Includes how foreign exchange is managed and implications for U.S. business;

Lao law maintains that payment for goods and services within Laos should be conducted in Lao kip.  However, companies that deal internationally have some leeway to conduct business in foreign currency as well.  Debts should not be paid in foreign currency within the Lao PDR except for cases in which the Bank of the Lao PDR has proposed the Lao government approved such a transaction.  In practice, the Lao economy is highly dollarized and Thai baht or American dollars (as well as Chinese Yuan in northern areas) are frequently used for private transactions involving imported goods.  A holder of foreign exchange who needs to make payments within the Lao PDR can exchange for kip at a commercial bank or at a foreign exchange bureau licensed by the Bank of the Lao PDR.  Those who need to use foreign exchange for any of the objectives stipulated in Lao law, such as payment for imported goods, may purchase foreign exchange at a commercial bank or a foreign exchange bureau.

In order to facilitate business transactions, foreign investors generally open commercial bank accounts in both local and foreign convertible currency at domestic and foreign banks in Laos.  Australian, Vietnamese, Thai, Cambodian, Malaysian, Chinese and French banks currently have a presence in Laos.  Bank accounts must be maintained in accordance with the Enterprise Accounting Law.

The law places no limitations on foreign investors transferring after-tax profits, income from technology transfer, initial capital, interest, wages and salaries, or other remittances to the company’s home country or third countries so long as they request approval from the Lao government.  These transactions are conducted at the official exchange rate on the day of execution, upon presentation of appropriate documentation.  Supply of foreign exchange has in the past been limited in Laos, which imposed a de facto limit on repatriation of capital.  Foreign enterprises must report on their performance annually and submit annual financial statements to MPI.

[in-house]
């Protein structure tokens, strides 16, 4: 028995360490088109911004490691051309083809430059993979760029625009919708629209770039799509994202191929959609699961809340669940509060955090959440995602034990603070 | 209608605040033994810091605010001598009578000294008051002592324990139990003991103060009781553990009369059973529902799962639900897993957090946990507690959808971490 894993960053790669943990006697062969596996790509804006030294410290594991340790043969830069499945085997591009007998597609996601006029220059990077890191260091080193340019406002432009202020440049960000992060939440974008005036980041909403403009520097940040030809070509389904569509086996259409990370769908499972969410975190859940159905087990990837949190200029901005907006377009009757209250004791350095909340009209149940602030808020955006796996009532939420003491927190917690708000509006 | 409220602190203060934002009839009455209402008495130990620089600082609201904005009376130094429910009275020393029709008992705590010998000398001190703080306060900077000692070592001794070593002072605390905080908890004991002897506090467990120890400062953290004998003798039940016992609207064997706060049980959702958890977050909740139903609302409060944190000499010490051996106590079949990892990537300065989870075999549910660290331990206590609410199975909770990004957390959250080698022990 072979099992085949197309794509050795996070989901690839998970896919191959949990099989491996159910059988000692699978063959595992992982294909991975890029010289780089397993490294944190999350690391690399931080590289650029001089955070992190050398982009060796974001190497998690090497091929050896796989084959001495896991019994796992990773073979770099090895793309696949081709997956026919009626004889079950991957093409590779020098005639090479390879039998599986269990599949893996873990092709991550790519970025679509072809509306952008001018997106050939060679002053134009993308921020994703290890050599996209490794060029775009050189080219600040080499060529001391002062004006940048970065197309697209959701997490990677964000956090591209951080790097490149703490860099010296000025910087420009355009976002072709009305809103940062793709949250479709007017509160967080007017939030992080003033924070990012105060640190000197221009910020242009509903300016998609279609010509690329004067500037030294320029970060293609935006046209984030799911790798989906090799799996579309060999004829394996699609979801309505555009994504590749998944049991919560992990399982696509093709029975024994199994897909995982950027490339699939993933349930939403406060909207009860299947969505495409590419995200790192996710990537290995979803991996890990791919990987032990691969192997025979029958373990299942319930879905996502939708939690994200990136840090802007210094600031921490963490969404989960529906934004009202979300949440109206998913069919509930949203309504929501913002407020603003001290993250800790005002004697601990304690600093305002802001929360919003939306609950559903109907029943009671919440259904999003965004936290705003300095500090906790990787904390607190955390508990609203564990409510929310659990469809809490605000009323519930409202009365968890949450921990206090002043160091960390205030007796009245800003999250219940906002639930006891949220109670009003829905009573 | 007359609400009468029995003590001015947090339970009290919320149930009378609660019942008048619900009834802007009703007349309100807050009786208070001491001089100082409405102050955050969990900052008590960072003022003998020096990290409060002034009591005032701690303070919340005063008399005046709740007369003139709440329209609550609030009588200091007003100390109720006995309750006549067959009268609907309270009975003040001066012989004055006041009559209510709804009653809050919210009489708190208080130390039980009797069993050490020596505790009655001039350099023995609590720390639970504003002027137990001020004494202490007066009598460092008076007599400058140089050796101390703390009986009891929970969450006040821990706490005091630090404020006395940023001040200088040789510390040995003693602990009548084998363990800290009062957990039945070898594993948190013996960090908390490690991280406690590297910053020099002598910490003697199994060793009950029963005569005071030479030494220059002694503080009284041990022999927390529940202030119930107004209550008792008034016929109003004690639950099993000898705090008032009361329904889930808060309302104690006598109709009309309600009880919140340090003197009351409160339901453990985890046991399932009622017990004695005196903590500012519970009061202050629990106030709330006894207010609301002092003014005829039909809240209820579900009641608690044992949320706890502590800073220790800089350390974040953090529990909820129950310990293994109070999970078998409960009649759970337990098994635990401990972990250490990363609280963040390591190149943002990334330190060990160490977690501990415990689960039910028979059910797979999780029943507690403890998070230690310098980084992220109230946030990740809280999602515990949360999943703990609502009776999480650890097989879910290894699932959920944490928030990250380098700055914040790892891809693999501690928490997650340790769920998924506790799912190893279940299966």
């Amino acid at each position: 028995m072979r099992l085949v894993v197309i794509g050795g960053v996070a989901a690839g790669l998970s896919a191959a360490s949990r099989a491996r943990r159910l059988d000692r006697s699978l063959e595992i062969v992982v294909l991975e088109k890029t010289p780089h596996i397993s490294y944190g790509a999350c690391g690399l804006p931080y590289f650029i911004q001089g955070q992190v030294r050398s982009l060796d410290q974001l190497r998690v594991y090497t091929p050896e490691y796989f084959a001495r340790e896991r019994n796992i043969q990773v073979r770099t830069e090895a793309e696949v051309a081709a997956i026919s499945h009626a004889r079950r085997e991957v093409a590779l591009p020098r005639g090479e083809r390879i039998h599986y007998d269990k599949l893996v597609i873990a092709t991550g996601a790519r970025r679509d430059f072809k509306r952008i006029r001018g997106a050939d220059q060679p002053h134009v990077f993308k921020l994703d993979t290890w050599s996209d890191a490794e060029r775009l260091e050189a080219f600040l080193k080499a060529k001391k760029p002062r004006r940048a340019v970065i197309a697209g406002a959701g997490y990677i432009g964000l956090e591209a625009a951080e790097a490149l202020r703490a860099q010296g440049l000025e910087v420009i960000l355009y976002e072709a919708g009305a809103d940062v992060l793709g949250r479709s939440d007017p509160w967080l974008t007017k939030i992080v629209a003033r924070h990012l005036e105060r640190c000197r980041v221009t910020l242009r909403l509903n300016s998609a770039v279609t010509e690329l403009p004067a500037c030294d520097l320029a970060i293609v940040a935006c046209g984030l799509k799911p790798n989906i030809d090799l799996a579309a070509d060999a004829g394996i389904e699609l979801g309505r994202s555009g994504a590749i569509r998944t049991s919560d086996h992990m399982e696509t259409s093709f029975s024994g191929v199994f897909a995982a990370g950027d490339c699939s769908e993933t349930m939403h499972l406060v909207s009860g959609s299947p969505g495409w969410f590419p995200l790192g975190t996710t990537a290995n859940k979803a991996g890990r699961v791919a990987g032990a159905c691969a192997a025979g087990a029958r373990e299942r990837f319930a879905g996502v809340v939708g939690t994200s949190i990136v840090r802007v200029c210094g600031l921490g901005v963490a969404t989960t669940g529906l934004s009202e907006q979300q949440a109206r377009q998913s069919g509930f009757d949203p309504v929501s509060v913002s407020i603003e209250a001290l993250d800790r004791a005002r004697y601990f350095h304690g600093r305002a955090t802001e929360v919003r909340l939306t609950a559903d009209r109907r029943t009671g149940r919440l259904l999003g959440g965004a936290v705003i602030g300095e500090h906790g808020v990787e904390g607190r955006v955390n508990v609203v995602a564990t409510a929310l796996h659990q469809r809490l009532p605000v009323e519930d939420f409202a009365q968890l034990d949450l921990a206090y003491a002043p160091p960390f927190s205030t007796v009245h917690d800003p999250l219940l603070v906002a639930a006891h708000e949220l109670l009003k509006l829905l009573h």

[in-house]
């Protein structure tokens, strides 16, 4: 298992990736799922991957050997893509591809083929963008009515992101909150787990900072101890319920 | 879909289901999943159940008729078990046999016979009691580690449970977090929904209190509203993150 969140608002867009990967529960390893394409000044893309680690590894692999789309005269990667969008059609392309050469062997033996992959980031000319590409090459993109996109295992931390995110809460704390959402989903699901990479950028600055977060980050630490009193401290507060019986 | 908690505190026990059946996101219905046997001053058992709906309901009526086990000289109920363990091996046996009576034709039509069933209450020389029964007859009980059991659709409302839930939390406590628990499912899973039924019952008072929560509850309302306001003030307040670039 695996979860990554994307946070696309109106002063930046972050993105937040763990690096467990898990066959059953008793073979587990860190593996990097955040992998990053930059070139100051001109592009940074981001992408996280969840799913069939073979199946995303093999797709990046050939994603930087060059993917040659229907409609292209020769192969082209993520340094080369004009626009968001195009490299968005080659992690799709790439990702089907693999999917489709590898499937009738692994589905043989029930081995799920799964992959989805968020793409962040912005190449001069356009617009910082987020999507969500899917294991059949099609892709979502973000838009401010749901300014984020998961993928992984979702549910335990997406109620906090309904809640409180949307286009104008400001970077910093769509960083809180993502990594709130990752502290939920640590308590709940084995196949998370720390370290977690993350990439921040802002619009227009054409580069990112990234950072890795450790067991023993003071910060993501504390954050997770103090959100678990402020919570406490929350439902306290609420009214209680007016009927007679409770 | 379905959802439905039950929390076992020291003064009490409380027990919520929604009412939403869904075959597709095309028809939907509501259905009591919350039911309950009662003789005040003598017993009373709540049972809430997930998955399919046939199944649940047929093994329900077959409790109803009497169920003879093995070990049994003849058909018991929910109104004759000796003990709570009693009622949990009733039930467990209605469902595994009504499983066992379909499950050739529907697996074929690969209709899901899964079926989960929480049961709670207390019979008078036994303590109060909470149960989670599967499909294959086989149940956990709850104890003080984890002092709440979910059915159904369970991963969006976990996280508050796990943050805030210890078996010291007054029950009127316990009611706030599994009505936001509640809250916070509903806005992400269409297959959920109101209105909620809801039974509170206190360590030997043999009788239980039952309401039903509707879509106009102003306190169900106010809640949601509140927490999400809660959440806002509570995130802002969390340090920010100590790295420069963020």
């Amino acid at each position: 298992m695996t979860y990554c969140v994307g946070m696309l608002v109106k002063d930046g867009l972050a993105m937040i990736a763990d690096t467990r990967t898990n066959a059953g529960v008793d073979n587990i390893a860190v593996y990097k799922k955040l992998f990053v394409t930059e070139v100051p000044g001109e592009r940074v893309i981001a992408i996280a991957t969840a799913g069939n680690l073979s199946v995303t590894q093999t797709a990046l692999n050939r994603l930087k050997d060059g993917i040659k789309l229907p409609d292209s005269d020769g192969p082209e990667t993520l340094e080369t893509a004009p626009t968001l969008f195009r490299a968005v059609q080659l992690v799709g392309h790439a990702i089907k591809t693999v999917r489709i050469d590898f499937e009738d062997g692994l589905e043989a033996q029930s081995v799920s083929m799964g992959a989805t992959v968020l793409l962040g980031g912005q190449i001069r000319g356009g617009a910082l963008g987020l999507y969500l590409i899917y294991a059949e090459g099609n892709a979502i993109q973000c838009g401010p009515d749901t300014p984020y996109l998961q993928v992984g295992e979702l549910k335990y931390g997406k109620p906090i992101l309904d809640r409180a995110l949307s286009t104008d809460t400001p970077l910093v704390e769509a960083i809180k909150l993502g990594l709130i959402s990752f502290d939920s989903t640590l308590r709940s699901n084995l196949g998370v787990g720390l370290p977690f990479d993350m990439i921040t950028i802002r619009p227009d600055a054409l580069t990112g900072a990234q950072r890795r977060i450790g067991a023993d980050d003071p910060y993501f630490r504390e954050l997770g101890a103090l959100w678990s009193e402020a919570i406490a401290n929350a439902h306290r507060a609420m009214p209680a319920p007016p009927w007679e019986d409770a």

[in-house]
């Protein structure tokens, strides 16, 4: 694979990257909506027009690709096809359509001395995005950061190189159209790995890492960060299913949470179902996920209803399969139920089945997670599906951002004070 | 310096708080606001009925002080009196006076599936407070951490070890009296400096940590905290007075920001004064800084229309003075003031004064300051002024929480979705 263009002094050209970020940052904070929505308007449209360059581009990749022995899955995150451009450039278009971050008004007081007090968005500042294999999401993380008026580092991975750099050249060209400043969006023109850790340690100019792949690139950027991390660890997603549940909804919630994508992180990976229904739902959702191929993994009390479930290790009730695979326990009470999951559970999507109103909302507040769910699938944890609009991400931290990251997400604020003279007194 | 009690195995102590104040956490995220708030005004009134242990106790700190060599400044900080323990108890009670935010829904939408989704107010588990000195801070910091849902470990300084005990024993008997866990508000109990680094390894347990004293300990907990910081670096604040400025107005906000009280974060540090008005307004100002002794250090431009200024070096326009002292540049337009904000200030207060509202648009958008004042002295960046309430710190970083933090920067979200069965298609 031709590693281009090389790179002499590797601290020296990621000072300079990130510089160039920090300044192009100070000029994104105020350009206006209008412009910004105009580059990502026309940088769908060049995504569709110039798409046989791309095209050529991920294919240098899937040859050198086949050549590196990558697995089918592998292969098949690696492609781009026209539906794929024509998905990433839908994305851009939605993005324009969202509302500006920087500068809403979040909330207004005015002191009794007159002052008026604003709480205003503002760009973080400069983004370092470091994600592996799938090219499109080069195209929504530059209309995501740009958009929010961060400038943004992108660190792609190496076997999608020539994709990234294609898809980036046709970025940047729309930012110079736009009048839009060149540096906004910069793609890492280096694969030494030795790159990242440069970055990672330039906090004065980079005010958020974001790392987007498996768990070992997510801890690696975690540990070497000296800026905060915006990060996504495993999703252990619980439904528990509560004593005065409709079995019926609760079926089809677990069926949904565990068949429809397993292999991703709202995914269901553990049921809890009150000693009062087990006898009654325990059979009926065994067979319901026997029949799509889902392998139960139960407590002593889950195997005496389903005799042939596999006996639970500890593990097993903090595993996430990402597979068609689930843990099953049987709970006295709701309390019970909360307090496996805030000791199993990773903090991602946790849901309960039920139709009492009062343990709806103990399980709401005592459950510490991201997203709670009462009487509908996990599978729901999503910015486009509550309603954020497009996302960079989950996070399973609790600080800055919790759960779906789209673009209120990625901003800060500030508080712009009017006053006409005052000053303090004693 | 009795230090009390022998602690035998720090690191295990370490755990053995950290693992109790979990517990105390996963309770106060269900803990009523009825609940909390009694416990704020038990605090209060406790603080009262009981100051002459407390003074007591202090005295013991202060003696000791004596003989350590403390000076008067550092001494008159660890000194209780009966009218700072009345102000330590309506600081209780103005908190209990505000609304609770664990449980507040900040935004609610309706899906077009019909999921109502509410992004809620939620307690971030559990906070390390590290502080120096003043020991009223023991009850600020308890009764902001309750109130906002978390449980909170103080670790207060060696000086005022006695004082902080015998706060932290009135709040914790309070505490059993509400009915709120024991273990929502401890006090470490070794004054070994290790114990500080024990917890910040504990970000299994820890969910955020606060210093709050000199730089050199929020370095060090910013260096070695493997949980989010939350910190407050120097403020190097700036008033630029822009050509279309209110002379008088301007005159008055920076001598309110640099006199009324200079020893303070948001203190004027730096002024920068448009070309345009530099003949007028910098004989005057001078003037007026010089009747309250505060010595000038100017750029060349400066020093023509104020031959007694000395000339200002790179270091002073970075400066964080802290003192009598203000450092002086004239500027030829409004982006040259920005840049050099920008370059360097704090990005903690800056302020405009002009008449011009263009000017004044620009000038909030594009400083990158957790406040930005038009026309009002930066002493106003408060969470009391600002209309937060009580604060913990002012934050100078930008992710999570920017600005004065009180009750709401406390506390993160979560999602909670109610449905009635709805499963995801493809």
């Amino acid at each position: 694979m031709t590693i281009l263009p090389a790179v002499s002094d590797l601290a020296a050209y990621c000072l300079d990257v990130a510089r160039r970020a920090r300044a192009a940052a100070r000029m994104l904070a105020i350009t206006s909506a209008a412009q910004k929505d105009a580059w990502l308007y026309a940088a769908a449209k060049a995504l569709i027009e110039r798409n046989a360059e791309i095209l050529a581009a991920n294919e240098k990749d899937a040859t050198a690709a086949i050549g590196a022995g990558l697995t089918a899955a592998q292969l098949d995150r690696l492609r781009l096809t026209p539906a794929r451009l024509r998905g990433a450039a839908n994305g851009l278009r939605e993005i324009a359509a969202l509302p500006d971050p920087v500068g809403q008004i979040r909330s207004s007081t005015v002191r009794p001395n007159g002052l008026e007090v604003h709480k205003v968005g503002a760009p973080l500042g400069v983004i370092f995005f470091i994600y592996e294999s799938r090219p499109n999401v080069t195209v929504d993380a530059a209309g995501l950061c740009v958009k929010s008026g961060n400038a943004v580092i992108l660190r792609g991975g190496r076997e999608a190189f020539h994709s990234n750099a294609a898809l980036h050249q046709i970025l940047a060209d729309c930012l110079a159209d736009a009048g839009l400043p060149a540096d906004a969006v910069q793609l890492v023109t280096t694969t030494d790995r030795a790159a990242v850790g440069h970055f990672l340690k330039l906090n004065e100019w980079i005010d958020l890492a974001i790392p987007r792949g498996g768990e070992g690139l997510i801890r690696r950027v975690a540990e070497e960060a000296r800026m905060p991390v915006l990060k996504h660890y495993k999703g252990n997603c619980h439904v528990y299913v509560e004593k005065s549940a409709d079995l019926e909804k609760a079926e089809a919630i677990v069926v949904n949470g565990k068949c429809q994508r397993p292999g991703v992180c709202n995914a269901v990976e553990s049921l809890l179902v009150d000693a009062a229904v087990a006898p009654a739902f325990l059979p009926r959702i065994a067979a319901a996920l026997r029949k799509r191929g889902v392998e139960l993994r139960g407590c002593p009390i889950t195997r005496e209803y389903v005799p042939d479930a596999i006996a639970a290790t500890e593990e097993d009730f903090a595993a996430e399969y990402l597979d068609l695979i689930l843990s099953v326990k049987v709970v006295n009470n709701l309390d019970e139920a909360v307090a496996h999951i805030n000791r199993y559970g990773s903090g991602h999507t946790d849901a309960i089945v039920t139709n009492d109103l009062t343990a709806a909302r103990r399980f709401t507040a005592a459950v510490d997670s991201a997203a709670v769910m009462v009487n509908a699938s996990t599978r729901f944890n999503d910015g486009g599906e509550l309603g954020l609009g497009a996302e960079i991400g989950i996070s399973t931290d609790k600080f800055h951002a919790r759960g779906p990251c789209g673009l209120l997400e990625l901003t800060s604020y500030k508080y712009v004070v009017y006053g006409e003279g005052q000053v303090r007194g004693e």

In 2017, Laos suffered fiscal and monetary difficulties which resulted in low levels of foreign reserves. In response, the Bank of Lao PDR imposed daily limits on converting funds from Lao kip into U.S. dollars and Thai baht, leading to difficulties in obtaining foreign exchange in Laos and an expanding gap between official and unofficial exchange rates that has since moderated.  The Bank of Lao PDR also imposed restrictions on loans made in U.S. dollars and baht, limiting them to businesses that generated foreign currency.  There are no recent reports of restrictions on, or difficulties in, repatriating or transferring funds associated with an investment.
 

Prepared by our U.S. Embassies abroad. With its network of 108 offices across the United States and in more than 75 countries, the U.S. Commercial Service of the U.S. Department of Commerce utilizes its global presence and international marketing expertise to help U.S. companies sell their products and services worldwide. Locate the U.S. Commercial Service trade specialist in the U.S. nearest you by visiting http://export.gov/usoffices.



Laos Market Access Foreign Exchange